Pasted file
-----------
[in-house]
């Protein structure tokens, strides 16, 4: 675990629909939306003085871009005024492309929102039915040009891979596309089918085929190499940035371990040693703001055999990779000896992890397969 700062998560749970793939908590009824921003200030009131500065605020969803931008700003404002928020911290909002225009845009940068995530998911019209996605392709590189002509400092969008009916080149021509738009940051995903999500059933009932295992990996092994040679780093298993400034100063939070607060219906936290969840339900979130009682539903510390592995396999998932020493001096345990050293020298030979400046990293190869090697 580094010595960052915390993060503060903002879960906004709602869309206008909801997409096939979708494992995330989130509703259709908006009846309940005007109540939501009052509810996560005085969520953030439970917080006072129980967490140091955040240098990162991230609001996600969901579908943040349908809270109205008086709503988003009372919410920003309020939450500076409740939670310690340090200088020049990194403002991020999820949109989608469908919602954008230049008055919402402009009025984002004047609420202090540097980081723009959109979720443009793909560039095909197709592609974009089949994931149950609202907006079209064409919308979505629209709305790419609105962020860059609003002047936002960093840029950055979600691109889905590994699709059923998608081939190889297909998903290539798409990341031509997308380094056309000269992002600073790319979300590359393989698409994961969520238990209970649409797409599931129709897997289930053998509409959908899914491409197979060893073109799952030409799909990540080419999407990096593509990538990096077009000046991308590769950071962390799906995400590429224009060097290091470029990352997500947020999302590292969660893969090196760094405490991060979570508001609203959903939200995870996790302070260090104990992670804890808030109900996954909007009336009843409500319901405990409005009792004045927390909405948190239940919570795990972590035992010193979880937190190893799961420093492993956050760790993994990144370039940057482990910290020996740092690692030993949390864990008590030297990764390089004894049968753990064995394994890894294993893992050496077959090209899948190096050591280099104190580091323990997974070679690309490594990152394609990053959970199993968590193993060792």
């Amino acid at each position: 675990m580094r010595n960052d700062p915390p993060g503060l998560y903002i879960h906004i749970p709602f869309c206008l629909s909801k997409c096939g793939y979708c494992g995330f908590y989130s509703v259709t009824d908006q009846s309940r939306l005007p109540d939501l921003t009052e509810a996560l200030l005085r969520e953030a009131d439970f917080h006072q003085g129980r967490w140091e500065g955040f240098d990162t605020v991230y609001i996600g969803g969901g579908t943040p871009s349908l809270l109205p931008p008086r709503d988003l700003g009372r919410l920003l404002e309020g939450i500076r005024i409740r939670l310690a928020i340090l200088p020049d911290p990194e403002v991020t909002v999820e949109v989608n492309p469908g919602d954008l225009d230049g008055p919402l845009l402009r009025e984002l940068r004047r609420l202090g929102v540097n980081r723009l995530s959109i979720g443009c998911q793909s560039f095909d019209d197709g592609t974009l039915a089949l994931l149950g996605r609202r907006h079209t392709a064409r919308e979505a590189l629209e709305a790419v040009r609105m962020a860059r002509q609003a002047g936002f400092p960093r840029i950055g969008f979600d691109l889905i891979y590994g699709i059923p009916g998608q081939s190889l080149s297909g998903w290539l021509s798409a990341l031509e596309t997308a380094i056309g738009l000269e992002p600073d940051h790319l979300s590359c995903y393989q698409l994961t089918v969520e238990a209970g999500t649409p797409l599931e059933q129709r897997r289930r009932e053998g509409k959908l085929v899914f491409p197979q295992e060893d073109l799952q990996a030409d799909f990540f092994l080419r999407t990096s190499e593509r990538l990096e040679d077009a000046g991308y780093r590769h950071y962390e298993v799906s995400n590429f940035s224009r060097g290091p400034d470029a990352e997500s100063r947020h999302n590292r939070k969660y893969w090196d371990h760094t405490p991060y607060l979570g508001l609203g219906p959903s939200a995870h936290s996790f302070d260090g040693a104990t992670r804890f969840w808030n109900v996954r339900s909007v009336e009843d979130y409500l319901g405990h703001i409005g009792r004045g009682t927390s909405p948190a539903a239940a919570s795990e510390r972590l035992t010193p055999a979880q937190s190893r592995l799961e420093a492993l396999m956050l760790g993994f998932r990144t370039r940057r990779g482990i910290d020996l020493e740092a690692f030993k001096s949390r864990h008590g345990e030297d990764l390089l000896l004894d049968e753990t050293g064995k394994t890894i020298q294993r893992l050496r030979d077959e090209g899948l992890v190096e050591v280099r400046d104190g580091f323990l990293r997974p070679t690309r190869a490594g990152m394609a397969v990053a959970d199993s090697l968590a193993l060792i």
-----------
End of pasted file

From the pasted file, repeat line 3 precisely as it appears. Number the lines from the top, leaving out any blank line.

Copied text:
């Amino acid at each position: 675990m580094r010595n960052d700062p915390p993060g503060l998560y903002i879960h906004i749970p709602f869309c206008l629909s909801k997409c096939g793939y979708c494992g995330f908590y989130s509703v259709t009824d908006q009846s309940r939306l005007p109540d939501l921003t009052e509810a996560l200030l005085r969520e953030a009131d439970f917080h006072q003085g129980r967490w140091e500065g955040f240098d990162t605020v991230y609001i996600g969803g969901g579908t943040p871009s349908l809270l109205p931008p008086r709503d988003l700003g009372r919410l920003l404002e309020g939450i500076r005024i409740r939670l310690a928020i340090l200088p020049d911290p990194e403002v991020t909002v999820e949109v989608n492309p469908g919602d954008l225009d230049g008055p919402l845009l402009r009025e984002l940068r004047r609420l202090g929102v540097n980081r723009l995530s959109i979720g443009c998911q793909s560039f095909d019209d197709g592609t974009l039915a089949l994931l149950g996605r609202r907006h079209t392709a064409r919308e979505a590189l629209e709305a790419v040009r609105m962020a860059r002509q609003a002047g936002f400092p960093r840029i950055g969008f979600d691109l889905i891979y590994g699709i059923p009916g998608q081939s190889l080149s297909g998903w290539l021509s798409a990341l031509e596309t997308a380094i056309g738009l000269e992002p600073d940051h790319l979300s590359c995903y393989q698409l994961t089918v969520e238990a209970g999500t649409p797409l599931e059933q129709r897997r289930r009932e053998g509409k959908l085929v899914f491409p197979q295992e060893d073109l799952q990996a030409d799909f990540f092994l080419r999407t990096s190499e593509r990538l990096e040679d077009a000046g991308y780093r590769h950071y962390e298993v799906s995400n590429f940035s224009r060097g290091p400034d470029a990352e997500s100063r947020h999302n590292r939070k969660y893969w090196d371990h760094t405490p991060y607060l979570g508001l609203g219906p959903s939200a995870h936290s996790f302070d260090g040693a104990t992670r804890f969840w808030n109900v996954r339900s909007v009336e009843d979130y409500l319901g405990h703001i409005g009792r004045g009682t927390s909405p948190a539903a239940a919570s795990e510390r972590l035992t010193p055999a979880q937190s190893r592995l799961e420093a492993l396999m956050l760790g993994f998932r990144t370039r940057r990779g482990i910290d020996l020493e740092a690692f030993k001096s949390r864990h008590g345990e030297d990764l390089l000896l004894d049968e753990t050293g064995k394994t890894i020298q294993r893992l050496r030979d077959e090209g899948l992890v190096e050591v280099r400046d104190g580091f323990l990293r997974p070679t690309r190869a490594g990152m394609a397969v990053a959970d199993s090697l968590a193993l060792i």